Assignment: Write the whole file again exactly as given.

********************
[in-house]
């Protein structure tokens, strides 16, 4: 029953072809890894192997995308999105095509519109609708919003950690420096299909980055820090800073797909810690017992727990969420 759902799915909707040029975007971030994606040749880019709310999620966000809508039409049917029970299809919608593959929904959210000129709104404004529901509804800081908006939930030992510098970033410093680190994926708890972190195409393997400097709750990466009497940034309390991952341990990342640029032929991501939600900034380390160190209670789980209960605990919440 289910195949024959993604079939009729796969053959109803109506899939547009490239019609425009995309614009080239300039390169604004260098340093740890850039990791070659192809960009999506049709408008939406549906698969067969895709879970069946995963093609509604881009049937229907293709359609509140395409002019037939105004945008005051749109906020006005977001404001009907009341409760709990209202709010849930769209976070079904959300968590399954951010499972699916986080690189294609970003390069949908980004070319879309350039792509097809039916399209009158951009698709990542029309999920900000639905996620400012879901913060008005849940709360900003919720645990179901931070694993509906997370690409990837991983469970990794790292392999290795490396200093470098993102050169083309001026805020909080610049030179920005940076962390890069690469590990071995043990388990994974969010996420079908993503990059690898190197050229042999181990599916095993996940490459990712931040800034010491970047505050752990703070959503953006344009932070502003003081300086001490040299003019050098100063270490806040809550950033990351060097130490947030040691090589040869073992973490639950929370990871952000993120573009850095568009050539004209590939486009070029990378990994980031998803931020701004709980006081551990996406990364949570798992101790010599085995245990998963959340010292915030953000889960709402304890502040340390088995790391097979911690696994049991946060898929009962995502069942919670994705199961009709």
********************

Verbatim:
[in-house]
């Protein structure tokens, strides 16, 4: 029953072809890894192997995308999105095509519109609708919003950690420096299909980055820090800073797909810690017992727990969420 759902799915909707040029975007971030994606040749880019709310999620966000809508039409049917029970299809919608593959929904959210000129709104404004529901509804800081908006939930030992510098970033410093680190994926708890972190195409393997400097709750990466009497940034309390991952341990990342640029032929991501939600900034380390160190209670789980209960605990919440 289910195949024959993604079939009729796969053959109803109506899939547009490239019609425009995309614009080239300039390169604004260098340093740890850039990791070659192809960009999506049709408008939406549906698969067969895709879970069946995963093609509604881009049937229907293709359609509140395409002019037939105004945008005051749109906020006005977001404001009907009341409760709990209202709010849930769209976070079904959300968590399954951010499972699916986080690189294609970003390069949908980004070319879309350039792509097809039916399209009158951009698709990542029309999920900000639905996620400012879901913060008005849940709360900003919720645990179901931070694993509906997370690409990837991983469970990794790292392999290795490396200093470098993102050169083309001026805020909080610049030179920005940076962390890069690469590990071995043990388990994974969010996420079908993503990059690898190197050229042999181990599916095993996940490459990712931040800034010491970047505050752990703070959503953006344009932070502003003081300086001490040299003019050098100063270490806040809550950033990351060097130490947030040691090589040869073992973490639950929370990871952000993120573009850095568009050539004209590939486009070029990378990994980031998803931020701004709980006081551990996406990364949570798992101790010599085995245990998963959340010292915030953000889960709402304890502040340390088995790391097979911690696994049991946060898929009962995502069942919670994705199961009709």